Asked specifically if Marine Corps aircraft, weapons and sensors would be brought into NIFC-CA, Kilby said yes.
“My view: … It would be the same (network). Just like I don’t want a separate integrated fire network with Japan; I want one integrated fire network where all the systems snap into that same standard. And that’s a challenge for us because our requirements process isn’t generated to do that; it usually generates a requirement that is satisfied by a single resource sponsor and a single program manager, so we’ve got to kind of up our game here,” he said.
Lt. Gen. Eric Smith, the deputy commandant of the Marine Corps for combat development and integration, told USNI News that the Navy and Marine Corps are already integrated in this way when it comes to cyber, for example, and said he and Kilby would have to do the same on other acquisition efforts. If Kilby tells him to adapt to a certain interface to plug into NIFC-CA, Smith said his answer needs to be yes unless there’s a pressing reason to have a different interface that compromises interoperability.
“What we don’t want to do is, Lockheed, Boeing, Harris, whoever, I need you to split your resources and do two different things. That’s a niche market: that drives cost up, [average procurement unit cost]; that drives timelines longer; and it’s just unwise if we’re going to be naval,” Smith said.
Naval Integrated Force Structure Assessment
As the two services build their future fleets together, they are embarking on an effort to budget in parallel and develop an integrated force structure assessment (FSA) that will inform both their budget plans.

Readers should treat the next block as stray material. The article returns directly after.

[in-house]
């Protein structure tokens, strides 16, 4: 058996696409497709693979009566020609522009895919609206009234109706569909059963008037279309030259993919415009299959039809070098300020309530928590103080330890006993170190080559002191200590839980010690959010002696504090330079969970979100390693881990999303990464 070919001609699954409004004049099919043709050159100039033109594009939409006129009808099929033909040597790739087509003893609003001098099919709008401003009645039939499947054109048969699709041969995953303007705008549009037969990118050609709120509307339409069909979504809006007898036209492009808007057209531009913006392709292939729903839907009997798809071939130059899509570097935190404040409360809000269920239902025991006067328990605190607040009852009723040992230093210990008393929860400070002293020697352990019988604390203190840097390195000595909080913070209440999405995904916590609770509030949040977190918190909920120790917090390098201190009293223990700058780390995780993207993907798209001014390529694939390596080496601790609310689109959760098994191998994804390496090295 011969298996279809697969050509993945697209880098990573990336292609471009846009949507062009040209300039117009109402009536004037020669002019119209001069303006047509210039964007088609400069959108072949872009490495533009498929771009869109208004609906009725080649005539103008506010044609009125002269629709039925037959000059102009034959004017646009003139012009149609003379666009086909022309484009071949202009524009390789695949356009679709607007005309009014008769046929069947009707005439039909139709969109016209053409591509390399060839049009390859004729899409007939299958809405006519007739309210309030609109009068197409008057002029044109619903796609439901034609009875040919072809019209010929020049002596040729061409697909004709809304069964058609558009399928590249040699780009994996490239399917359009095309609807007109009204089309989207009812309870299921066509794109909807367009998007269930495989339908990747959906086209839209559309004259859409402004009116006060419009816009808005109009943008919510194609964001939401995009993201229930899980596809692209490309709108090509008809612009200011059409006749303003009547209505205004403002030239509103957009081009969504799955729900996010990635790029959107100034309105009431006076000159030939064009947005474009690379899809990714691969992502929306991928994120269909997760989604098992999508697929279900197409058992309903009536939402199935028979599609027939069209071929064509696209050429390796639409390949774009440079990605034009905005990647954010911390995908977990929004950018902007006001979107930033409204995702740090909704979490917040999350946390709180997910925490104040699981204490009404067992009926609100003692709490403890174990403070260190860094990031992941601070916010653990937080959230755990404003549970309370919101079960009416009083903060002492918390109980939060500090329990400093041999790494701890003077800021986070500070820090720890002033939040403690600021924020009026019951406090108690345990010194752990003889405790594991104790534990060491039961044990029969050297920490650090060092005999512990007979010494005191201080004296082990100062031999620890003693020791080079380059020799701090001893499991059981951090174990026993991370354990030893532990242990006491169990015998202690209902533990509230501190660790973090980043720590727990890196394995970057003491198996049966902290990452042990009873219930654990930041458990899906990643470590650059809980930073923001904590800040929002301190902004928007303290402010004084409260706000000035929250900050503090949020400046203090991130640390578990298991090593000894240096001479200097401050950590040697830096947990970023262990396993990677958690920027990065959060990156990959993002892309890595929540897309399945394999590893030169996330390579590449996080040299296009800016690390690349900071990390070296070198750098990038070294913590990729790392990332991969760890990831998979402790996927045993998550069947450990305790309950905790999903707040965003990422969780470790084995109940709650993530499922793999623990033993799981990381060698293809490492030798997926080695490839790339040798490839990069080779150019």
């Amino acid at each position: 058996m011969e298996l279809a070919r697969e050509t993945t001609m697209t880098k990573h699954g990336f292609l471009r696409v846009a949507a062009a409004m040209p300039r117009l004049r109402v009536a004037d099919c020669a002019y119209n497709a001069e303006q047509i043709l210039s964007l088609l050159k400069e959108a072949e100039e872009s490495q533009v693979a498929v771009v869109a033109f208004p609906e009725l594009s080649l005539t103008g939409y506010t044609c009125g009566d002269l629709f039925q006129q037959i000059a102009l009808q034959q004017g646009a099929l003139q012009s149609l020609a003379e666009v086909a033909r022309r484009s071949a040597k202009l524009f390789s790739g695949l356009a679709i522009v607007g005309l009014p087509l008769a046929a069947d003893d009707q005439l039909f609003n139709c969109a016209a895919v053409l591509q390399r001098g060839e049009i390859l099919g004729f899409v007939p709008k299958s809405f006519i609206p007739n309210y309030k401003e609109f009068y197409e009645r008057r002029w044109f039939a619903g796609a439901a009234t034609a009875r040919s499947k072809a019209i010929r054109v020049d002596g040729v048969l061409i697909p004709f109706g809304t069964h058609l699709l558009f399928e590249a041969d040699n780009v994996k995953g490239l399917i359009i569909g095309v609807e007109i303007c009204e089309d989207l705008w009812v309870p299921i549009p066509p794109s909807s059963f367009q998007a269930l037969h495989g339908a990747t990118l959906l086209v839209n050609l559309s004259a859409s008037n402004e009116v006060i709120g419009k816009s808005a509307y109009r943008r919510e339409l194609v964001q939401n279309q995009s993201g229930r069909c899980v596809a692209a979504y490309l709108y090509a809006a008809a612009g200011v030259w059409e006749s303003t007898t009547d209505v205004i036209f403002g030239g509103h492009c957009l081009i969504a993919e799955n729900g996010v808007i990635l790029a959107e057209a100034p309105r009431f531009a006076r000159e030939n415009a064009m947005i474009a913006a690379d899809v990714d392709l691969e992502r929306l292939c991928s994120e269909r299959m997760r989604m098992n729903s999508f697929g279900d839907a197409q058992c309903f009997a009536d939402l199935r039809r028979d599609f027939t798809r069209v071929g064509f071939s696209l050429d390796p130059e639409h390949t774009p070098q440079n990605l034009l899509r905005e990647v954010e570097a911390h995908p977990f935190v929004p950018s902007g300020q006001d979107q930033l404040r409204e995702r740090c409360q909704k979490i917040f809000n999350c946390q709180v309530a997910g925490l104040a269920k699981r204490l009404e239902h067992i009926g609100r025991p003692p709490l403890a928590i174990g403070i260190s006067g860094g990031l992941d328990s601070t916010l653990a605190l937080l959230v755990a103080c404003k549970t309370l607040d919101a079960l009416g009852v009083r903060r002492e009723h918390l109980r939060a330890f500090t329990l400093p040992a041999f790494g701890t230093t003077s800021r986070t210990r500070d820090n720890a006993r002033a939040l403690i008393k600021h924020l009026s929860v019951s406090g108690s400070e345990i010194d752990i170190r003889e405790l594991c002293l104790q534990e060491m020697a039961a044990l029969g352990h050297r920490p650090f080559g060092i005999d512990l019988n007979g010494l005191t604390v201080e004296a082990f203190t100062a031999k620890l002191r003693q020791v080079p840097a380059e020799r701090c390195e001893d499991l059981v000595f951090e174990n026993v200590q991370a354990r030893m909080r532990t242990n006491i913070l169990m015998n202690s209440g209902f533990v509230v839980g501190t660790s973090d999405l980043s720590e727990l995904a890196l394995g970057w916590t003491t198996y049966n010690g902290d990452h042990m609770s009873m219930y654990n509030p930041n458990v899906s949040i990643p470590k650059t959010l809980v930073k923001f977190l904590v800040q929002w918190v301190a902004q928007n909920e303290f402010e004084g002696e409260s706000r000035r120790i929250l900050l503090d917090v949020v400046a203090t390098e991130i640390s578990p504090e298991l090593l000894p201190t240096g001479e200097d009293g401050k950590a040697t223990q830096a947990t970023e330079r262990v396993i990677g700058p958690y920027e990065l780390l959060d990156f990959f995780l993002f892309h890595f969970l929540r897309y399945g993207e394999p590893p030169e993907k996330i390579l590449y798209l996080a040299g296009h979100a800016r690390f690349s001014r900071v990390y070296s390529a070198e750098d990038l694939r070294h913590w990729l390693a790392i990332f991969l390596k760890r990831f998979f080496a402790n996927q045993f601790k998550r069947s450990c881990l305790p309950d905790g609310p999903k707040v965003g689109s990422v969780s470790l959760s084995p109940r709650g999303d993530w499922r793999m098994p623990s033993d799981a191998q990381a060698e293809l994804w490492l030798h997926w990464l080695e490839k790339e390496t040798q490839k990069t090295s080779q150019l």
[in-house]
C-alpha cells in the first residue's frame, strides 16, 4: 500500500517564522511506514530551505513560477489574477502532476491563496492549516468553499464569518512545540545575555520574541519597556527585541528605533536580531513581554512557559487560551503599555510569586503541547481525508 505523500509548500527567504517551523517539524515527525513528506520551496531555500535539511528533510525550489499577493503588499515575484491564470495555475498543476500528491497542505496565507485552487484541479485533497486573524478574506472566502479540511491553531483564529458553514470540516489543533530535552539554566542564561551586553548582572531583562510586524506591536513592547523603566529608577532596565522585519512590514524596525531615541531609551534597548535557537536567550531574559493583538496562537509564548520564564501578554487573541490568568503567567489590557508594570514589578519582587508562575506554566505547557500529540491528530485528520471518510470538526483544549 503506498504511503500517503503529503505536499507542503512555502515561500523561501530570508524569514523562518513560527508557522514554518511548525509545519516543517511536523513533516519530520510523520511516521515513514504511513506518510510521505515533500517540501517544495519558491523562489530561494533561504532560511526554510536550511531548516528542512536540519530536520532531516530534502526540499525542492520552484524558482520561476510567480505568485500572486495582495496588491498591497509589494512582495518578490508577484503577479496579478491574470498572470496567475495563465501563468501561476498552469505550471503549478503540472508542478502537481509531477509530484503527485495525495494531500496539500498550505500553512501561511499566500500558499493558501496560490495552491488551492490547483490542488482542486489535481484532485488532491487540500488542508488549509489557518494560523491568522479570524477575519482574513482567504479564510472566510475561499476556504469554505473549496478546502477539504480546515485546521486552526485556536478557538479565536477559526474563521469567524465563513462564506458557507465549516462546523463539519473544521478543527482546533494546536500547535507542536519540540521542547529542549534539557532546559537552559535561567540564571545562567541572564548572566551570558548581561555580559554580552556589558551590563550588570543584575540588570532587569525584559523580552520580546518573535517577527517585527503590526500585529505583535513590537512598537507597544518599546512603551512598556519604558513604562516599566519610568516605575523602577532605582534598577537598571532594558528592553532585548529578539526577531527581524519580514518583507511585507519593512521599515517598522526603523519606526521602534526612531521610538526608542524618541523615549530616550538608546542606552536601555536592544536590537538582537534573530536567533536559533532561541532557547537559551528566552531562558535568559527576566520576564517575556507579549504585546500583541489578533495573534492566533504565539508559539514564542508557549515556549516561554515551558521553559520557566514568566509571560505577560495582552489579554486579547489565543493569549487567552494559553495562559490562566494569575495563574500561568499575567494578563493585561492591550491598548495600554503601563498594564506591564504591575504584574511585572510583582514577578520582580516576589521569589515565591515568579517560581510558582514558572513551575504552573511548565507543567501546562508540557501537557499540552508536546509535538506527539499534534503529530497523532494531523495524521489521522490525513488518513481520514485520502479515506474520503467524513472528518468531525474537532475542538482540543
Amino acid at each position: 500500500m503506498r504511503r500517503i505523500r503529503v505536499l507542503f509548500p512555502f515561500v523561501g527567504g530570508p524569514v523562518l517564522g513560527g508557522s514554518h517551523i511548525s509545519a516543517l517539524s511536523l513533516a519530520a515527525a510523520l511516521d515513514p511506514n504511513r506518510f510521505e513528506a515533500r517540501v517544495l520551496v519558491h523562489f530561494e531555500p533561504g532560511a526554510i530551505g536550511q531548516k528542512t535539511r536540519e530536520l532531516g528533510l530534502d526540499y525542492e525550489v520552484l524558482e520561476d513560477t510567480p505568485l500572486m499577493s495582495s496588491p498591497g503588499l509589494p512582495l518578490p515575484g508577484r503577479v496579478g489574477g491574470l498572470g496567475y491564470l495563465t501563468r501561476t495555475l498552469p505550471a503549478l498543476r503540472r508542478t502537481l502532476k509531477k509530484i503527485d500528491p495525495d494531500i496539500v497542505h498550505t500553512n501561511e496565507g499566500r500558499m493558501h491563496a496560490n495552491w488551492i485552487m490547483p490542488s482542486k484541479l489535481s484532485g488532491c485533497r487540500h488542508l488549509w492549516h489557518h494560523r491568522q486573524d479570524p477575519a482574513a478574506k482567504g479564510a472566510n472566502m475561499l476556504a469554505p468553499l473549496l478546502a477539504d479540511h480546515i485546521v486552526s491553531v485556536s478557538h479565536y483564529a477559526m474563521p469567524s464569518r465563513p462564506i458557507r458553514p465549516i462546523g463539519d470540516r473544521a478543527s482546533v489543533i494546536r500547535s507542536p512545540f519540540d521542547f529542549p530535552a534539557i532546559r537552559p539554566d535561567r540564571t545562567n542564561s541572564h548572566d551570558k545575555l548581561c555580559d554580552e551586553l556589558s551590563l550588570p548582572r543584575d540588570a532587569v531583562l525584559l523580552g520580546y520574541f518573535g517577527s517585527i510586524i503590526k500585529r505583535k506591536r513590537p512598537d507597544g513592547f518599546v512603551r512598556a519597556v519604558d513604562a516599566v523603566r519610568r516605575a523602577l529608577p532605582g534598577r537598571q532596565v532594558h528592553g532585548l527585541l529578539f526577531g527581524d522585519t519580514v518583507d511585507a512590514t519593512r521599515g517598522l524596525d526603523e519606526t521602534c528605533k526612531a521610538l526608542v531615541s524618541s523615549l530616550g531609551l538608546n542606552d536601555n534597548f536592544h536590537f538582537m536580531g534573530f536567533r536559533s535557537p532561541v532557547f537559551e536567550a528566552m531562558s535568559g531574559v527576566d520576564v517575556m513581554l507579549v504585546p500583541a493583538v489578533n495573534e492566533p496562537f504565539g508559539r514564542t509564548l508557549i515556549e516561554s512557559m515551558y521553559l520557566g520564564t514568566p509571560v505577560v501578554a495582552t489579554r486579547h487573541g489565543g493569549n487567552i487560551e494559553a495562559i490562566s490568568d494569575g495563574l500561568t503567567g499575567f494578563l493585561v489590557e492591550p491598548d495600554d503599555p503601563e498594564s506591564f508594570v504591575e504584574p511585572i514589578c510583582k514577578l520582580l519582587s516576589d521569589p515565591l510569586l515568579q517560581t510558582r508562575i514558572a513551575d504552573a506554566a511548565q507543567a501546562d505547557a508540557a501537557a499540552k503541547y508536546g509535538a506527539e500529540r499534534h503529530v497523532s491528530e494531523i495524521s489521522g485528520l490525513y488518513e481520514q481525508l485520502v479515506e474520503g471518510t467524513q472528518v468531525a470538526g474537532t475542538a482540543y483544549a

Previous FSAs conducted by assessment division of the chief of naval operations’ staff (OPNAV N81) cherry-picked Marine Corps capabilities they wanted to include that provided a benefit to the naval fleet, and used them in wargaming to inform shipbuilding plans and budgets. For the first time, this naval integrated FSA (NIFSA) will reflect the full gamut of Marine Corps contributions and needs and produce a product that represents the full cost and capability of the integrated naval force. The NIFSA will also for the first time include new capabilities that the services need to rapidly incorporate, such as unmanned systems and connectors to support the Marine Corps’ Expeditionary Advance Base Operations concept, which falls under LOCE, rather than only include programs of record already in the fleet.
By the end of this month the Navy and Marine Corps will have detailed definitions of the new capabilities they want to have included in the NIFSA. This means defining how many vertical launching cells the Large Unmanned Surface Vehicle will have, for example, and what the composition of an expeditionary advance base will be for each of several possible EAB mission sets.